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What I'm finding very interesting is more than e technology, it's how others use their radar.

I think my radar will go down to .75nm as its lowest setting but I'm not sure.

I run ours at 3nm as the lowest I've thought of needing for our area.

Typically I run it as 6 or 12 nm which seems to work great.

I suppose in a dense fog, in a very crowded narrow seaway you might need the really short ranges but 1/8 mile is what 400 some odd feet?

That's really tight!
The range rings on the second chart are at 100' intervals. I think you can reasonably see things down to about 20' from the boat. This is useful for both narrow channels, and for coming into crowded anchorages. Even when visibility is good, I use the radar to check the distance to other boats when anchoring and adjusting the scope. I've found that I've previously estimated boats being a lot closer than they are. This radar has allowed me to anchor in places where I wouldn't have thought there was enough room. It's also good for checking anchor drag.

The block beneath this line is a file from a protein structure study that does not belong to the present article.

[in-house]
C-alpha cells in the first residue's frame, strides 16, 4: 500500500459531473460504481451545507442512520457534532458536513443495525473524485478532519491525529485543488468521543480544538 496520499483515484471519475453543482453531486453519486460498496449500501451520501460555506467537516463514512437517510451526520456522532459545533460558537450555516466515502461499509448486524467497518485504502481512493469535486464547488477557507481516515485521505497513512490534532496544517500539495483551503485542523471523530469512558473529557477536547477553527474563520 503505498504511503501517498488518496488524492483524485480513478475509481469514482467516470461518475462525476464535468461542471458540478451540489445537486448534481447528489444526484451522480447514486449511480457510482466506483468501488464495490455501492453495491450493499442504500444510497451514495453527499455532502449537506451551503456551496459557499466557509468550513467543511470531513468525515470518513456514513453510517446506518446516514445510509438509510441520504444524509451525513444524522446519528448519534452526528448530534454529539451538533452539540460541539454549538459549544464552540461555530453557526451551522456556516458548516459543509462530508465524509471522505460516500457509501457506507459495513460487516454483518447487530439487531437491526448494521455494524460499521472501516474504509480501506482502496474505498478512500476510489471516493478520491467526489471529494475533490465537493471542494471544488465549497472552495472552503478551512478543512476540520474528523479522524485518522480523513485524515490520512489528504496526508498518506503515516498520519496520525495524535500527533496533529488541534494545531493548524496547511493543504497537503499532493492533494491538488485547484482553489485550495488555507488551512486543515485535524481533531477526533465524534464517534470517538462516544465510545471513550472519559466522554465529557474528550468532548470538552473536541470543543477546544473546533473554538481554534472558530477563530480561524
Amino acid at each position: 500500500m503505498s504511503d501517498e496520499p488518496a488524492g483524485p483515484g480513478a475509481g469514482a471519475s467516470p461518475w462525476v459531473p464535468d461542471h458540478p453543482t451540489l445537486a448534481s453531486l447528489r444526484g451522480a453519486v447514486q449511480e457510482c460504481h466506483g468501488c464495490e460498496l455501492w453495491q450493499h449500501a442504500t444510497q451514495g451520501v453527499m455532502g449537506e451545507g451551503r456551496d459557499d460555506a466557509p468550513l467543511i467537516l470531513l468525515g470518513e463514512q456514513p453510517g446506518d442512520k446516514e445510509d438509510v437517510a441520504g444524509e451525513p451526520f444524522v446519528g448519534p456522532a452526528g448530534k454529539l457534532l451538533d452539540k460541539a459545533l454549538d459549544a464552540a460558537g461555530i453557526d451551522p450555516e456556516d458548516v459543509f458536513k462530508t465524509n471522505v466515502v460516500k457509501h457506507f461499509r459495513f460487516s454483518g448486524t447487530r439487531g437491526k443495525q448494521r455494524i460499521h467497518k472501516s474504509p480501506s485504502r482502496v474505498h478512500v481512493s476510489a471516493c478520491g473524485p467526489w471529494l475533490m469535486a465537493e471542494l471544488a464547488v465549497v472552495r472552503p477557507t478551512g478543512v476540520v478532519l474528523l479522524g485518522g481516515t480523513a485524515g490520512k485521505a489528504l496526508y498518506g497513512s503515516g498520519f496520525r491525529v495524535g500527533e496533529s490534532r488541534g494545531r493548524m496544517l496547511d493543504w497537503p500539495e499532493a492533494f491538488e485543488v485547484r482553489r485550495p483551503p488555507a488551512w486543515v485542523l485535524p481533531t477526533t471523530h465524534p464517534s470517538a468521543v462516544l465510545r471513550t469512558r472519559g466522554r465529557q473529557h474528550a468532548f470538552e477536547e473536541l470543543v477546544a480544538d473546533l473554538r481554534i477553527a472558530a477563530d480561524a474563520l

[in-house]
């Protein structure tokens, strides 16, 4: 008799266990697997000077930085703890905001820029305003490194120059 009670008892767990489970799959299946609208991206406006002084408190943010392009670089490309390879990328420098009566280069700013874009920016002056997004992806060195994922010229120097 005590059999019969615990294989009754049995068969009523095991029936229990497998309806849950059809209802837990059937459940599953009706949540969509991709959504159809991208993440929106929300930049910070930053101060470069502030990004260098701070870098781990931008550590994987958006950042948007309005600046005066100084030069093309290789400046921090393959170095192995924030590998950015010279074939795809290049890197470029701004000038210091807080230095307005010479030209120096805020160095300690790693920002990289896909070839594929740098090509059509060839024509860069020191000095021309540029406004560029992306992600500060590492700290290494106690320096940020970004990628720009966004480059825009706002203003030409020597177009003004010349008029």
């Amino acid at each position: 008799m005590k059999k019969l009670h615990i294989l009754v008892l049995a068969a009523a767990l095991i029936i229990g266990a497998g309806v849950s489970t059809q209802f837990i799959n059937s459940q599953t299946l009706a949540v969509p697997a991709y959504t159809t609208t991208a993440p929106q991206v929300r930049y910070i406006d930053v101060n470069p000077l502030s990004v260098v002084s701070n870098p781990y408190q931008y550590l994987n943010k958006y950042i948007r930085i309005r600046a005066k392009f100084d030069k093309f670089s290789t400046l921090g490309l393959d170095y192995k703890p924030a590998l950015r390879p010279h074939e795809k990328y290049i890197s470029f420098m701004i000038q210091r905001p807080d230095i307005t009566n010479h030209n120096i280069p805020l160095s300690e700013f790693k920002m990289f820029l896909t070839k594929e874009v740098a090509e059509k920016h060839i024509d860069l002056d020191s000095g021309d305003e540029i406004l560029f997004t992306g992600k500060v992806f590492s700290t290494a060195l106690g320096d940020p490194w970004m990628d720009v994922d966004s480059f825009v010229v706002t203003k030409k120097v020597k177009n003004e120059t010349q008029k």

I too run 6-10 miles when I'm out on more open water. I like as much warning as possible for ferry and shipping traffic.
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Old 05-07-2014, 10:31 PM   #31
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It looks like I am back to the research mode. The local Simrad installer advised me that the last two ship dates were missed and now Simrad is delaying the shipping until some time in June. I want the broadband radar but if Simrad can't ship their product, I might be moving over to Garmin.
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Old 05-08-2014, 07:06 AM   #32
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What product is delayed? NSS EVO? I ordered and received an NSS7 EVO, but I think that was the first to ship of the family.
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Old 05-08-2014, 07:54 PM   #33
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Quote:
Originally Posted by ksanders View Post